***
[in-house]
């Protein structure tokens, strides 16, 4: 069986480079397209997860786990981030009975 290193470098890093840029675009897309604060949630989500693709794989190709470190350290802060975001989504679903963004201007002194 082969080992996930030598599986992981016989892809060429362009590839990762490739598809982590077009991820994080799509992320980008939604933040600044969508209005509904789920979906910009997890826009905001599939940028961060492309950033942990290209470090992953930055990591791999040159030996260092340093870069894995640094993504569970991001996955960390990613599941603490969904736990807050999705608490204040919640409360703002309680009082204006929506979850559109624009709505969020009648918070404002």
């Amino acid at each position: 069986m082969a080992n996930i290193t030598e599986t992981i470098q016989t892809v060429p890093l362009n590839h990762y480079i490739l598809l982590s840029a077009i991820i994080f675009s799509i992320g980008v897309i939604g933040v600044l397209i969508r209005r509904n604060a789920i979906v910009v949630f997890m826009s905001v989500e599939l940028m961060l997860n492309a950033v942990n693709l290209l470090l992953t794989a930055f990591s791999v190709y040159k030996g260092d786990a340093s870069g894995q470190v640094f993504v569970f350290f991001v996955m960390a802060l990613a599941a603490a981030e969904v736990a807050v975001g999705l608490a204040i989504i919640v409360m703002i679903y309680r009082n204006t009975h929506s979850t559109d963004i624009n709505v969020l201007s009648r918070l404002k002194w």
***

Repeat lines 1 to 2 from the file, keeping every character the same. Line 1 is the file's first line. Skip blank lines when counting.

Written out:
[in-house]
């Protein structure tokens, strides 16, 4: 069986480079397209997860786990981030009975 290193470098890093840029675009897309604060949630989500693709794989190709470190350290802060975001989504679903963004201007002194 082969080992996930030598599986992981016989892809060429362009590839990762490739598809982590077009991820994080799509992320980008939604933040600044969508209005509904789920979906910009997890826009905001599939940028961060492309950033942990290209470090992953930055990591791999040159030996260092340093870069894995640094993504569970991001996955960390990613599941603490969904736990807050999705608490204040919640409360703002309680009082204006929506979850559109624009709505969020009648918070404002």